Martin Scorsese

Jon Stewart Flies His Fanboy Flag at ‘Goodfellas’ Tribeca Screening

Though one of New York’s favorite sons and a friend of the fest, Martin Scorsese was unable to attend Saturday’s Tribeca Film Festival closing night movie, a 25th anniversary presentation of his 1990 classic Goodfellas (timed to the film’s forthcoming Blu-ray re-release). But Scorsese had two good excuses: 1) he’s making a movie, and 2) he’s making it in Taipei. However, he taped a brief introduction that ran before the movie — which, true to Scorsese’s chatty persona, ran nearly ten minutes (with edits!). He talked about the production, the music, the reception, and the panel that he was missing — including a shout-out that must’ve warmed moderator Jon Stewart’s heart. “I mean Jon, if you were around at the time, we would’ve put you in the picture,” Scorsese grinned. “I’m not exactly sure where, but…” … Read More

  • 0

Flavorwire’s 10 Most Anticipated Movies of 2015

A new year is upon us, and a peek ahead at 2015’s cinematic offerings is… well, kinda depressing. As you peruse the many 2015 preview pieces on movie sites, there’s a noticeable sameness — namely because they’re chock full of sequels. And some of those sequels (The Avengers, Mad Max, The Hunger Games, Pitch Perfect, Magic Mike, Mission: Impossible, and, yes, Star Wars) might be great! But their domination of said lists speaks to the weakness of said lists; we’re banking anticipation almost exclusively on known quantities, from earlier films and filmmakers. And with Sundance and the rest of the spring festivals still on the horizon, we can’t yet guess at the smaller sleepers. BUT, nonetheless, we present this look at a few slightly off-the-grid and out-of-the-box movies that might be worth talking about this… Read More

  • 0

HBO Orders Jagger/Scorsese-Produced, Olivia Wilde & Ray Romano-Starring 70’s Punk Rock Drama to Series

So, today’s most surprising cultural news is that the adenoidal, deadpan  comedian that not-quite-everyone loved (yeah, Ray Romano) — who… Read More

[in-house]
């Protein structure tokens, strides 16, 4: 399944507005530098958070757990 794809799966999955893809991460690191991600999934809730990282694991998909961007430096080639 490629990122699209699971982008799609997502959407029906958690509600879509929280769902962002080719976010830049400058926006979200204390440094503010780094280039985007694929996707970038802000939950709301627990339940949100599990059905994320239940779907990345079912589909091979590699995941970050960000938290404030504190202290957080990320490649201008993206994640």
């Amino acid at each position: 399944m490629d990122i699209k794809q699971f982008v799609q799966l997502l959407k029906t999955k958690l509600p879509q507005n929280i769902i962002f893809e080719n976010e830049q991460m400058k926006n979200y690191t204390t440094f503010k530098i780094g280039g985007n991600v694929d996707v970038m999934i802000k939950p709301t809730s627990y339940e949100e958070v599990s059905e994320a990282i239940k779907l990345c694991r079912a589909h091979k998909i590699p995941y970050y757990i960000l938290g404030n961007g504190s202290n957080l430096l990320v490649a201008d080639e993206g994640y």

• 0

20 Awesome Holiday Gifts for the Movie Geek in Your Life

Well, kids, holiday shopping season is upon us, and Flavorwire is here to help you figure out what to get the most problematic person on your list: the movie geek, the family film fan with antisocial tendencies and cinematic inclinations. Luckily, there’s an abundance of terrific new books, box sets, and paraphernalia for cinephiles; we’ve picked out some of the… Read More

  • 0

Watch a Trailer for ‘Wet Hot American Summer’–As Directed by Martin Scorsese

There are certain elements of the Martin Scorsese playbook—Rolling Stones music, Dionysian rise and fall, sex, drugs, rock and… Read More

  • 0

10 Great Movies That Appear In 10 Other Great Movies

There are all sorts of reasons to see Rainer Werner Fassbinder’s Ali: Fear Eats The Soul (debuting this week on Blu-ray, via The Criterion Collection), but here’s the one that finally clinched it for me: when they go see it in Middle of Nowhere. By inserting the earlier film into a later one, Nowhere’s director, Ava DuVernay, isn’t just telling us something about the kind of people who inhabit her story; she’s also savvily commenting on the kind of story she’s telling. And she’s not the only filmmaker to employ this very clever trick. … Read More

  • 0

Martin Scorsese’s ‘The 50 Year Argument’ Is a Love Letter to Intellectuals

There is a lot of reading in The 50 Year Argument, a documentary about the venerable institution The New York Review of Books and its 50-year history of being engaged with the world. Notably, the documentary is the work of Martin Scorsese and his co-director David Tedeschi, and the two longtime filmmakers’ imprint on this doc is crucial: you can imagine it being tedious talking-head boredom in lesser hands (it is, at points, even in Scorsese’s hands — more like the 50 year nap, am I right?), but the directors skillfully pull off the trick that, by telling the story of a publication, they’re telling a story of the culture shifts of the last 50 years, in words and in actions. … Read More

  • 0

10 Evocative Southern Gothic Films

Southern Gothic cinema owes a lot to the great Tennessee Williams, whose stunning stage plays became evocative films. Works like A Streetcar Named Desire and Cat on a Hot Tin Roof introduced moviegoers to the steamy South, revealing its sinister side. Trading the grand for the grotesque, Southern Gothic cinema was born from the literary genre made famous by authors like Flannery O’Connor and Harper Lee. These films brought the genre’s penchant for sex, secrets, and betrayal to the big screen. Williams is currently the subject of a Film Forum retrospective. Inspired by his Southern Gothic style, here are ten films that capture the dark heart of the South. … Read More

  • 0

Every Martin Scorsese Movie, Ranked

Monday night, following screenings at the Toronto and New York Film Festivals, HBO will premiere The 50 Year Argument, the terrific new documentary celebrating 50 years of The New York Review of Books. It is also the latest effort from legendary — and legendarily prolific — filmmaker Martin Scorsese (co-directing with David Tedeschi, who has edited several of Scorsese’s previous documentaries). So how does it compare to the rest of the Scorsese filmography? To answer that question, Flavorwire presents the DEFINITIVE* ranking of Martin Scorsese’s narrative and documentary features (stretching feature a bit to include long-ish documentaries and made-for-TV works), stacking up 36 films over nearly 50 years. … Read More

  • 0